Thanks to Chris Jagger for this issue of the Mightify Success Stories Series.
When did you decide to leave, and why?
Two years of shift work at New Scotland Yard left me wondering what life would be like as a normal 9-5iver. During my time with the Met, I’d been exposed to a bigger world than I’d previously imagined. My dad, who had retired from the Met Police (Special Escort Group) a few years before I joined as a civilian, sent me scanned copy of an advert for the National Criminal Intelligence Service and encouraged me to apply. I suppose I fancied changing out my light blue ‘civi’ pin-stripe shirt, for a dark blue pin-stripe suit.
What are you doing now?
The Gambia suffered a 22-year authoritarian dictatorship but now has a democratically elected President. My role is to advise the President and his cabinet on how to reform the security sector. My portfolio covers the establishment of a national security vetting agency, the creation of the country’s first counter terrorism strategy, intelligence reform, as well as running large scale multi-agency crisis management simulations. It’s a challenging and fun job.
What had you been doing in the police?
The ‘Information Room’ at New Scotland Yard hired me in 1998 as a communications officer. My role was to handle emergency calls for the police. I was exactly 18 years old when I started and had much to learn. Surrounded by experienced officers, IR was a wonderful place to start out a career – especially for someone who chose to attend University later in life.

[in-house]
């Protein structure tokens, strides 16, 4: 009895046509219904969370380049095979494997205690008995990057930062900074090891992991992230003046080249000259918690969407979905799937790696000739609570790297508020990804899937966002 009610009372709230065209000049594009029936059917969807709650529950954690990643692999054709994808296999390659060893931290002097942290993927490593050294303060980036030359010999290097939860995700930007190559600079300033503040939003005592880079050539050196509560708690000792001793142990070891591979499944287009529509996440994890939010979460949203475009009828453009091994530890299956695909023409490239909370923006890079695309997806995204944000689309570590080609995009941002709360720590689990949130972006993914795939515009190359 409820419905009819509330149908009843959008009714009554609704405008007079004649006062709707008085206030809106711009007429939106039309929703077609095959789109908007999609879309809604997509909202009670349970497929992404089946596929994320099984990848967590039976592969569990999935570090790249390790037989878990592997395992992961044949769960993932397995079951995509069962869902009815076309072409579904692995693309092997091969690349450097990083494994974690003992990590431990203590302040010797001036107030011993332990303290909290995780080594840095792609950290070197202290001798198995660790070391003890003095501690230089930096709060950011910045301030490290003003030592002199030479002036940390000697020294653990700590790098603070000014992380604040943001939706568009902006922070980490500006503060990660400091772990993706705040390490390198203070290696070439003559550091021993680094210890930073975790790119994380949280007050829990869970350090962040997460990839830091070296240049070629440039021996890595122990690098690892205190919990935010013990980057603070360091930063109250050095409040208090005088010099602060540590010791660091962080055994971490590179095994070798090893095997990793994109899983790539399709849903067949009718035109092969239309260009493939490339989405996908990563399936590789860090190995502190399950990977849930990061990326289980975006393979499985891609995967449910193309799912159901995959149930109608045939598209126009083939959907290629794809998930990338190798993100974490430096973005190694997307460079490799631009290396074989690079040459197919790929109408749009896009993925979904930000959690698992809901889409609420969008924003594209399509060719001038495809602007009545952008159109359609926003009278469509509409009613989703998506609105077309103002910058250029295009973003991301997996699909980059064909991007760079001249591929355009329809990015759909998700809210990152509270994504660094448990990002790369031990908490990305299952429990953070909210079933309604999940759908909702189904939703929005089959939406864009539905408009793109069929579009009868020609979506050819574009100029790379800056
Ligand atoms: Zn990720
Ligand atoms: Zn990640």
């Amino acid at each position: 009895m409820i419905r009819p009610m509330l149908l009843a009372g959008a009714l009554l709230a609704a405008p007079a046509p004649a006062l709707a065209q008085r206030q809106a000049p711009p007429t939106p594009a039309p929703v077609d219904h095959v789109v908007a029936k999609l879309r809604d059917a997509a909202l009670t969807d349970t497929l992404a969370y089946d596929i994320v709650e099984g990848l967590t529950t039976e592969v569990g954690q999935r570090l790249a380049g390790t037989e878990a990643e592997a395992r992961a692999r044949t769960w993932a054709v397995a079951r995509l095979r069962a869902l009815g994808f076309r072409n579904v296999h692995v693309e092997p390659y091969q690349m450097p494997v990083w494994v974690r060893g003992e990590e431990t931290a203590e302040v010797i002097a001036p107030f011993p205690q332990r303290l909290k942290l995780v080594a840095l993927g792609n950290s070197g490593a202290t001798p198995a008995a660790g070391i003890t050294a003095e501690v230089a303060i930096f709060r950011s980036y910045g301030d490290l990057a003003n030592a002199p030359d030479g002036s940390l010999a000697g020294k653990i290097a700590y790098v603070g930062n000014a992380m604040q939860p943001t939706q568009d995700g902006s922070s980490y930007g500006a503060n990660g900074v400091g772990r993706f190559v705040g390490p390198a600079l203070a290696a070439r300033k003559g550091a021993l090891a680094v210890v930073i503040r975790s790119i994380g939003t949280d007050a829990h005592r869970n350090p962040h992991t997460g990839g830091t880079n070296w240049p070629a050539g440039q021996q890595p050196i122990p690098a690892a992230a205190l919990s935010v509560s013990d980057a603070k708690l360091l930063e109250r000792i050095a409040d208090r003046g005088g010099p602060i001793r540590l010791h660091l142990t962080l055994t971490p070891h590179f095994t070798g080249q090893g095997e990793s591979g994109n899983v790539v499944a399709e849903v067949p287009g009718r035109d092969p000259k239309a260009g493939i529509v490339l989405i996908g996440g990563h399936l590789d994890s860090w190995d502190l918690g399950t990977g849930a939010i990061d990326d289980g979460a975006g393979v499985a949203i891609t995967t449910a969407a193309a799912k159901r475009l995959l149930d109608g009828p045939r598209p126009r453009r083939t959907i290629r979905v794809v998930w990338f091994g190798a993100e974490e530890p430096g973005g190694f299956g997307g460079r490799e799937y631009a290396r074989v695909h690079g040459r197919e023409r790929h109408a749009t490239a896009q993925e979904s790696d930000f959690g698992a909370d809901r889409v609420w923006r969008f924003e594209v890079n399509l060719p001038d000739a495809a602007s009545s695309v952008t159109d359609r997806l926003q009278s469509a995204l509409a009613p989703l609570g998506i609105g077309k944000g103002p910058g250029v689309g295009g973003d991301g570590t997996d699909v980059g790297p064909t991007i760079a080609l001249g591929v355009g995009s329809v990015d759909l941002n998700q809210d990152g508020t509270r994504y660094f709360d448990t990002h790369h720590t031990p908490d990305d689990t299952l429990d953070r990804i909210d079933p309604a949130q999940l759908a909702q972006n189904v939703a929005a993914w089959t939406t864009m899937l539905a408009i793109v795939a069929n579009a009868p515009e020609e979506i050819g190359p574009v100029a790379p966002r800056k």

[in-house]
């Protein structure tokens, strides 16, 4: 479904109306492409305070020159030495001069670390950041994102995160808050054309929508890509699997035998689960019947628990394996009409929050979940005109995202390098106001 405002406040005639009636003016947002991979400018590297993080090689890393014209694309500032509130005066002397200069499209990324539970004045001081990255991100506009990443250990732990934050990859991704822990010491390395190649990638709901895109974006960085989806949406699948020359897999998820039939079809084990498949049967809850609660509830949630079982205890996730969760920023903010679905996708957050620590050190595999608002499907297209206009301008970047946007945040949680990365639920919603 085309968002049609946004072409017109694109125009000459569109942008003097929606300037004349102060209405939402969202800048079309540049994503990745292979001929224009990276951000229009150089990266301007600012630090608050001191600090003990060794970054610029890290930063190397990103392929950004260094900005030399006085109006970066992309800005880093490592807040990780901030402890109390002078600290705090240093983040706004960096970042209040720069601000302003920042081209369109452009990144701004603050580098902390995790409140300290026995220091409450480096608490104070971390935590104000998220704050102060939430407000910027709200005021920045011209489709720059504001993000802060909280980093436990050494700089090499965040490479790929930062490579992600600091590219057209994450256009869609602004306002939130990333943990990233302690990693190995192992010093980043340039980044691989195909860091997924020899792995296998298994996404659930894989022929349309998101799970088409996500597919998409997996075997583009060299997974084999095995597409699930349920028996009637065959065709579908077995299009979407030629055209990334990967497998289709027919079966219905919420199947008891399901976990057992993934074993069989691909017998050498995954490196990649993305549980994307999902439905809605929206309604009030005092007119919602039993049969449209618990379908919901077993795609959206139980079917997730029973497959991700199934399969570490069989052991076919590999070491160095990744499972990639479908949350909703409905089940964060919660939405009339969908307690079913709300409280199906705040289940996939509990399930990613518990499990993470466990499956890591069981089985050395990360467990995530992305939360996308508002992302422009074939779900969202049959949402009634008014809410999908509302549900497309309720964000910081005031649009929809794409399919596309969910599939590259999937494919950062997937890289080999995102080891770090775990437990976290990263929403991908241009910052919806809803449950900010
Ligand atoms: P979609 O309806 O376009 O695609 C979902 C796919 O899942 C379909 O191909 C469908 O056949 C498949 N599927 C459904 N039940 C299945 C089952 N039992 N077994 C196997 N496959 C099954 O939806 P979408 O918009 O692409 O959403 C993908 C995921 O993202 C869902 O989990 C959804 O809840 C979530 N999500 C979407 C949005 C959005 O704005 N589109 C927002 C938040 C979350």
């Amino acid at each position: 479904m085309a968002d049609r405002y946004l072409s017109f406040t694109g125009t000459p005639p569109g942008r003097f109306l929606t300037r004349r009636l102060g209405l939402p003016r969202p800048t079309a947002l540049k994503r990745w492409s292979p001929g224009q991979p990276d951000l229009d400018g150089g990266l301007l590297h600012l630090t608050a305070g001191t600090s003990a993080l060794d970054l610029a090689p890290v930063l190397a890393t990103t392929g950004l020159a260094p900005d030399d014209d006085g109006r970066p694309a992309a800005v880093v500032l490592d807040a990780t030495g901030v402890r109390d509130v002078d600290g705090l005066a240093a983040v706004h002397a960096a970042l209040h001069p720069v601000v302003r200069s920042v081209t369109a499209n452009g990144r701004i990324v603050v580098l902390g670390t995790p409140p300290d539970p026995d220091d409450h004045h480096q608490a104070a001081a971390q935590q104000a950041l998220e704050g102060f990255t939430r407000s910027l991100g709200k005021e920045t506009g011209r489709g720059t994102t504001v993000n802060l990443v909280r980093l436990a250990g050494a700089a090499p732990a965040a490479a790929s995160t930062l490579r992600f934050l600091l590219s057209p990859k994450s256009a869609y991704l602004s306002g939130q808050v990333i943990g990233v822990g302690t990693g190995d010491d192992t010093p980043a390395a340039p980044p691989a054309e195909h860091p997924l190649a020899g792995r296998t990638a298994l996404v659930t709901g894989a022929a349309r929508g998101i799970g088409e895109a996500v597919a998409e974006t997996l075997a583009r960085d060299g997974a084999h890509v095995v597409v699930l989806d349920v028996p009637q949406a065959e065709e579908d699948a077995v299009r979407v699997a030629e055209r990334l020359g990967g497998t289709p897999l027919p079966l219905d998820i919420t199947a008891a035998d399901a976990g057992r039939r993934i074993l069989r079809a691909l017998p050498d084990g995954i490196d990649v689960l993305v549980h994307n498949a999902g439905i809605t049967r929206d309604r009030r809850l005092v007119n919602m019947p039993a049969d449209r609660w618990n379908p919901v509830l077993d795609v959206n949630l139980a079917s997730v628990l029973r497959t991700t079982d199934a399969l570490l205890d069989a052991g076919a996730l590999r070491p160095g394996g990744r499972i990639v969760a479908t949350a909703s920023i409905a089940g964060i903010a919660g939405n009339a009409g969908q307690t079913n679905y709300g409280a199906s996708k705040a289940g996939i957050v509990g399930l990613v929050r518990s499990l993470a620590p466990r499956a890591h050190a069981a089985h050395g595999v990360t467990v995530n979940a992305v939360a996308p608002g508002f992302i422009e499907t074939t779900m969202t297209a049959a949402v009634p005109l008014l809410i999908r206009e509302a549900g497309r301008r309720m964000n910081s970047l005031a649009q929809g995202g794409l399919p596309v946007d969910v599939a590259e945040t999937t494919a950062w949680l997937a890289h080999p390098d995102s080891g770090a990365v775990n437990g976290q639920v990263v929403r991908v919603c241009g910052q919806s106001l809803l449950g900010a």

How did you find another job?
I’ve always been lucky to have held roles and work with teams that bring the best out in me. Nearly all of my roles have led to one-another through chance rather than choice. Prior to working for the Metropolitan Police I’d spent a year working at an aquatic marine centre cleaning fish tanks and catching tropical fish; it was a fun job, so much to learn, but paid in peanuts. I left NCIS in 2002 on secondment to the United Nations Peace Keeping Mission in Kosovo. That job introduced me to NATO – where I was recruited from 2005 until 2011. I then returned to what had become the Serious Organised Crime Agency before resigning and forming my own company – 2creatEffects.
What do you miss? What don't you miss?
I try not to miss anything although if there was something it would be shift work! I remain in touch but socially and professionally and will always feel a part of the UK security community.
What advice would you give others?
No matter who you work for, employers have a habit of consuming our most valuable resource - time. So, wherever you find yourself working, try and seek out the positive, look for opportunities to grow, learn from your colleagues, and use the role to help those around you. Don’t allow any job to limit you or box you in. Take pride in your work and aim for professional – even if the job is seemingly simple.
Chris held three senior roles at NATO and is the author of the book 'Escorting the Monarch' - the history of the Met Police Special Escort Group. It was launched at Kensington Palace with a foreword by HRH Prince Michael of Kent.